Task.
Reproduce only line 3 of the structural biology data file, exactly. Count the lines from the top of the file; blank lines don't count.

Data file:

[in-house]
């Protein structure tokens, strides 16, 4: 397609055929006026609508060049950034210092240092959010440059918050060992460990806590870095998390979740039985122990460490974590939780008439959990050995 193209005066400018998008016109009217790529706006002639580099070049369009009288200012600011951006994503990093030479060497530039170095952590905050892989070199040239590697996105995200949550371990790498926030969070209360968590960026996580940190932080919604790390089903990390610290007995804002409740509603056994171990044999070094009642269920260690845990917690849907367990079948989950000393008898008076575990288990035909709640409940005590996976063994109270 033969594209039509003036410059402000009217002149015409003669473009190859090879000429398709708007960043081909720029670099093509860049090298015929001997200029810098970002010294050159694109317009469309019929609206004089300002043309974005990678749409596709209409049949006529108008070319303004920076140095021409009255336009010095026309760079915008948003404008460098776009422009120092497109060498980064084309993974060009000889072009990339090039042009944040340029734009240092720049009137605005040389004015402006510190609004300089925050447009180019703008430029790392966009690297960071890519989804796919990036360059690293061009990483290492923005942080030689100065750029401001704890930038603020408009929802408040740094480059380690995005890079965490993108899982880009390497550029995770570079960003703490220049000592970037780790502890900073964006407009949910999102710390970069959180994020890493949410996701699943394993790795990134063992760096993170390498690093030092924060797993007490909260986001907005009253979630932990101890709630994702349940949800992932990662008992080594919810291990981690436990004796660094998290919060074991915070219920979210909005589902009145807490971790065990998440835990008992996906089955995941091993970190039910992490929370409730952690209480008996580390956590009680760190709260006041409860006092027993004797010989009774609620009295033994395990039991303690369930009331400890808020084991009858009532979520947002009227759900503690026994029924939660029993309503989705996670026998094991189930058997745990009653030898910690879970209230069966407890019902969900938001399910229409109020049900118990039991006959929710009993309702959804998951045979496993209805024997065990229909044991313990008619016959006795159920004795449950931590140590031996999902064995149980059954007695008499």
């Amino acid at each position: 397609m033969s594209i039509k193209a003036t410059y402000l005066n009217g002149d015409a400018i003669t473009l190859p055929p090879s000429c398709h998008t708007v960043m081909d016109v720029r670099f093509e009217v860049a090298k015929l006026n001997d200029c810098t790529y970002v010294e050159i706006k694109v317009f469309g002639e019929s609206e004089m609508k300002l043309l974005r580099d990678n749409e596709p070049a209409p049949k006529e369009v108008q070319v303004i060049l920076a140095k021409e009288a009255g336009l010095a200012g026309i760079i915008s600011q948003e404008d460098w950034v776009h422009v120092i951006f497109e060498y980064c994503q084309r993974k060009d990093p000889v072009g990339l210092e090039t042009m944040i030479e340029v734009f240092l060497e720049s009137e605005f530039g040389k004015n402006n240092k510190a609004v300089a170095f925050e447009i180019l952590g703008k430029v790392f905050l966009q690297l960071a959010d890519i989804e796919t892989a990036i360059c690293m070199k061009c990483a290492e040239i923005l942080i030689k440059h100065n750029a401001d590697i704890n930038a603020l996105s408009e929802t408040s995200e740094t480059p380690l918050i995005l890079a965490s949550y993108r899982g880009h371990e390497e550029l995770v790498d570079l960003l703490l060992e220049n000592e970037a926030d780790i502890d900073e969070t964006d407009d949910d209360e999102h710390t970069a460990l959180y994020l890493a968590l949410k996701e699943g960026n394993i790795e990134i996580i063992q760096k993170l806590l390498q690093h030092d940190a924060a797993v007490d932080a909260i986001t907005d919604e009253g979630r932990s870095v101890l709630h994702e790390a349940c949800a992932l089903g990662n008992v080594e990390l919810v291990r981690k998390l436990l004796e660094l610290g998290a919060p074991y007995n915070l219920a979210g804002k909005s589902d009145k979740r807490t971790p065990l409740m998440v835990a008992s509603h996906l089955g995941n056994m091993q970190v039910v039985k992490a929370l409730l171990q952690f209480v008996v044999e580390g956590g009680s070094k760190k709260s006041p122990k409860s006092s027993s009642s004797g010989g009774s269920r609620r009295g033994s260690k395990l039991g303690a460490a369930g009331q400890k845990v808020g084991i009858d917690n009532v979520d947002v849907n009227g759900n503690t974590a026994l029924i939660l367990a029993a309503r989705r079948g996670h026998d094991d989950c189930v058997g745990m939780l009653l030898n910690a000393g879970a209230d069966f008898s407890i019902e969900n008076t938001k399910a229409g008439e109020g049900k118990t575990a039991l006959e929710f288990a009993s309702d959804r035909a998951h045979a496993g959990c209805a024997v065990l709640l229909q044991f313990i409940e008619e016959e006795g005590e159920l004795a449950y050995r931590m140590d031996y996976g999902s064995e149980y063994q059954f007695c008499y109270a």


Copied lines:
């Amino acid at each position: 397609m033969s594209i039509k193209a003036t410059y402000l005066n009217g002149d015409a400018i003669t473009l190859p055929p090879s000429c398709h998008t708007v960043m081909d016109v720029r670099f093509e009217v860049a090298k015929l006026n001997d200029c810098t790529y970002v010294e050159i706006k694109v317009f469309g002639e019929s609206e004089m609508k300002l043309l974005r580099d990678n749409e596709p070049a209409p049949k006529e369009v108008q070319v303004i060049l920076a140095k021409e009288a009255g336009l010095a200012g026309i760079i915008s600011q948003e404008d460098w950034v776009h422009v120092i951006f497109e060498y980064c994503q084309r993974k060009d990093p000889v072009g990339l210092e090039t042009m944040i030479e340029v734009f240092l060497e720049s009137e605005f530039g040389k004015n402006n240092k510190a609004v300089a170095f925050e447009i180019l952590g703008k430029v790392f905050l966009q690297l960071a959010d890519i989804e796919t892989a990036i360059c690293m070199k061009c990483a290492e040239i923005l942080i030689k440059h100065n750029a401001d590697i704890n930038a603020l996105s408009e929802t408040s995200e740094t480059p380690l918050i995005l890079a965490s949550y993108r899982g880009h371990e390497e550029l995770v790498d570079l960003l703490l060992e220049n000592e970037a926030d780790i502890d900073e969070t964006d407009d949910d209360e999102h710390t970069a460990l959180y994020l890493a968590l949410k996701e699943g960026n394993i790795e990134i996580i063992q760096k993170l806590l390498q690093h030092d940190a924060a797993v007490d932080a909260i986001t907005d919604e009253g979630r932990s870095v101890l709630h994702e790390a349940c949800a992932l089903g990662n008992v080594e990390l919810v291990r981690k998390l436990l004796e660094l610290g998290a919060p074991y007995n915070l219920a979210g804002k909005s589902d009145k979740r807490t971790p065990l409740m998440v835990a008992s509603h996906l089955g995941n056994m091993q970190v039910v039985k992490a929370l409730l171990q952690f209480v008996v044999e580390g956590g009680s070094k760190k709260s006041p122990k409860s006092s027993s009642s004797g010989g009774s269920r609620r009295g033994s260690k395990l039991g303690a460490a369930g009331q400890k845990v808020g084991i009858d917690n009532v979520d947002v849907n009227g759900n503690t974590a026994l029924i939660l367990a029993a309503r989705r079948g996670h026998d094991d989950c189930v058997g745990m939780l009653l030898n910690a000393g879970a209230d069966f008898s407890i019902e969900n008076t938001k399910a229409g008439e109020g049900k118990t575990a039991l006959e929710f288990a009993s309702d959804r035909a998951h045979a496993g959990c209805a024997v065990l709640l229909q044991f313990i409940e008619e016959e006795g005590e159920l004795a449950y050995r931590m140590d031996y996976g999902s064995e149980y063994q059954f007695c008499y109270a």